As a fiercely independent person, by far my biggest challenge was, but, in my head. To get used to taking help. To go from being the facilitator to accepting assistance at every step. We always had a helper to clean but now mom took over most of the cooking. The tummy was getting too heavy for me to stand on one leg for more than 5 minutes.. and using crutches meant both my hands would be occupied to let me do anything with them. Carrying a book or a water bottle from one room to the other was very difficult. I used to put a tiny sling bag on my neck to carry small things like my phone. My sisters, nieces, nephews, uncles, my extended family came to Mumbai to spend time with me. And I had the most wonderful obstetrician. While she admitted to not knowing exactly what to expect, she was as cool and adept as I would want my doctor to be. Due to the pelvis being tilted to one side and the head not engaging correctly (as a result of my body growing from childhood to compensate for the missing hip), I had to go in for a C-Sec.
After I got home, the crazy hormones got the better of me. The fact that I couldn't walk my baby to sleep or that I couldn't carry her from one room to the other was painful to say the least. For a few crazy months I believed that my child did not prefer to be with me because I couldn't carry her around!! Silly me. And then like a godsend I discovered that I could use office chairs at home. They were not as difficult to use as a wheelchair but I could get my work done. Until today I use these roller chairs at home as I can quickly run about to reach my daughter, something that my prosthesis may not have let me. And as I am missing a hip, sitting on my rolling chair for more than half an hour wasn't easy. I got multiple back spasms in 2 months and was in excruciating pain. With some research and prosthetist advice, I got myself a specialized cushion that could offer more support on the side I'm missing the hip.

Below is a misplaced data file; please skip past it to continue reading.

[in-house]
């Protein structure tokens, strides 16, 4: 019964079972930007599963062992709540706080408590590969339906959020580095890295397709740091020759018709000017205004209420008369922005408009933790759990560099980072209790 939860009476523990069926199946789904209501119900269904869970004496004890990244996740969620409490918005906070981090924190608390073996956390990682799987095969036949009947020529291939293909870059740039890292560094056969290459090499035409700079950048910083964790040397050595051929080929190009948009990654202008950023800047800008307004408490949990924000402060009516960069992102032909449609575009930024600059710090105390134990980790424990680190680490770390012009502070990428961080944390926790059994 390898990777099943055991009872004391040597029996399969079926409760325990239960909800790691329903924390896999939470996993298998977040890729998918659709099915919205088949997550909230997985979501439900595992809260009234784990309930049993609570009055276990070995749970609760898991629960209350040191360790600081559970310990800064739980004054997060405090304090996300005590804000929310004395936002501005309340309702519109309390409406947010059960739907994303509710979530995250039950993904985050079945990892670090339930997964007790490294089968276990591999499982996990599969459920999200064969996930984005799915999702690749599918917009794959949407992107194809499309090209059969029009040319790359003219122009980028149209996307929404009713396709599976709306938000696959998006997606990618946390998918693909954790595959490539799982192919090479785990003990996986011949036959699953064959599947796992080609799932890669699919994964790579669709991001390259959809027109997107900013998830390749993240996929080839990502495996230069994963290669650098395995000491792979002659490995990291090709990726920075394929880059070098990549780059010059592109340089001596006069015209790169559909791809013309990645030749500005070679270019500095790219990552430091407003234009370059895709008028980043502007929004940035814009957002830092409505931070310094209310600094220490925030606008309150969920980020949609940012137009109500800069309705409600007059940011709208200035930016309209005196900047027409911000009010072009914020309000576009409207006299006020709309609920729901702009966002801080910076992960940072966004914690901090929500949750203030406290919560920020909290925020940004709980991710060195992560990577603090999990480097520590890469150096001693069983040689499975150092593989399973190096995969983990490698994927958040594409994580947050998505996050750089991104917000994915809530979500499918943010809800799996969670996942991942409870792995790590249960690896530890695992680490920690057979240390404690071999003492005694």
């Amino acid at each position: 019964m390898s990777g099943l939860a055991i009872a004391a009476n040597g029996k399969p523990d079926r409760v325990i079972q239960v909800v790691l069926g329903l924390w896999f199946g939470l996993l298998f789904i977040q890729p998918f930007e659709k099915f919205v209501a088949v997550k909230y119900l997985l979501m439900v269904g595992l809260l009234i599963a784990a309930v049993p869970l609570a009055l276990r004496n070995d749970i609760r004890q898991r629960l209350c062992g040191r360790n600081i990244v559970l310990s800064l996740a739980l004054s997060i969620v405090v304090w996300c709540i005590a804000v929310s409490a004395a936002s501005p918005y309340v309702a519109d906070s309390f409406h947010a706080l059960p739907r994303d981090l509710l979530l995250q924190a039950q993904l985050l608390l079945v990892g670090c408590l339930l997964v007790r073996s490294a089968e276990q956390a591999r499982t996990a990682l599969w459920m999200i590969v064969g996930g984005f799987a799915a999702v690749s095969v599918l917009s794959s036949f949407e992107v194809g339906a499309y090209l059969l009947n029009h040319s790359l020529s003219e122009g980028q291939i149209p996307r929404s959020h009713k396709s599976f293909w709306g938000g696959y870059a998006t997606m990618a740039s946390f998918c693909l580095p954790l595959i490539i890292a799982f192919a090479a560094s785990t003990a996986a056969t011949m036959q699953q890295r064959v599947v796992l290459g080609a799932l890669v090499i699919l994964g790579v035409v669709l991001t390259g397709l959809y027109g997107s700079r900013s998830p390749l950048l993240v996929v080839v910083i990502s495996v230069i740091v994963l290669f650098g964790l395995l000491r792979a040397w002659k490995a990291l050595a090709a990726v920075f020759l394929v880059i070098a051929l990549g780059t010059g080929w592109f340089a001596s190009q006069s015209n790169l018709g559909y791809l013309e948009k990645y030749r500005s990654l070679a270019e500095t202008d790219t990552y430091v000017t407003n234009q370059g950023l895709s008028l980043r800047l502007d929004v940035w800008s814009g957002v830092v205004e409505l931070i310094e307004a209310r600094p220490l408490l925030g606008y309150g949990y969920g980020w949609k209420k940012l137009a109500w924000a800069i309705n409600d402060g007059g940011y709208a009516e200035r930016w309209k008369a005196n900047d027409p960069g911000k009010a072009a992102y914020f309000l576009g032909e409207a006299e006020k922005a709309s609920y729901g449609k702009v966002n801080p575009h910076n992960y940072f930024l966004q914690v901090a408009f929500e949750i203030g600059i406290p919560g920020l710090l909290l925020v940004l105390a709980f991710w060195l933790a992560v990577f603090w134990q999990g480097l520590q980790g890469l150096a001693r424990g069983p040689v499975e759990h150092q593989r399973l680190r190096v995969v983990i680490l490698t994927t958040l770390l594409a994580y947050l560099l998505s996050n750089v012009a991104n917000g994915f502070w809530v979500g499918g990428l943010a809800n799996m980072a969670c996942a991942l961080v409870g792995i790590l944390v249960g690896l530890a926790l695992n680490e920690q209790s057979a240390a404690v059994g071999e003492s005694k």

When my daughter turned 2.5 months old, I was allowed to get back to using my prosthesis. I cannot tell you how ecstatic I was to finally be able to walk again, something I learnt for the third time in my life. Slowly, my freedom was back!
When my daughter turned 1, we were faced with the prospect of moving to Singapore. The initial months were a little difficult. Managing an extremely active infant 24/7, managing the house all by myself. Menial chores like cooking, cleaning became so much more difficult with a toddler in tow. And the worst of all. Not being able to step out with my child into a public place. What if she ran away? What if she's in trouble and I can't get to her fast enough? I didn't dare venture out alone with her. I got groceries and all household supplies delivered home. I couldn't afford to take her out alone. THAT was an extremely tough situation to deal with. I bought the baby leash but my daughter got very upset each time I'd try to make her wear it.
But children are extremely receptive. At 2 and a half, she understands that I cannot run after her, that I need more time. I take her to school and bring her back. She doesn't leave my hand 'because mommy cannot run'. They adapt. Once last month I took her out to a place where my husband said he'd meet us. That day I won a battle within myself. It might be something anyone else would be taking for granted. But for me the fact that I can take my daughter out by myself is something to be celebrated. I am so thankful that I have a very very understanding child. That I have the most considerate in-laws. That I have such loving friends. That I have the most supportive parents and family. That I have a husband who is my best friend and my shadow. That any hardships can & will be overcome if you have the resolve.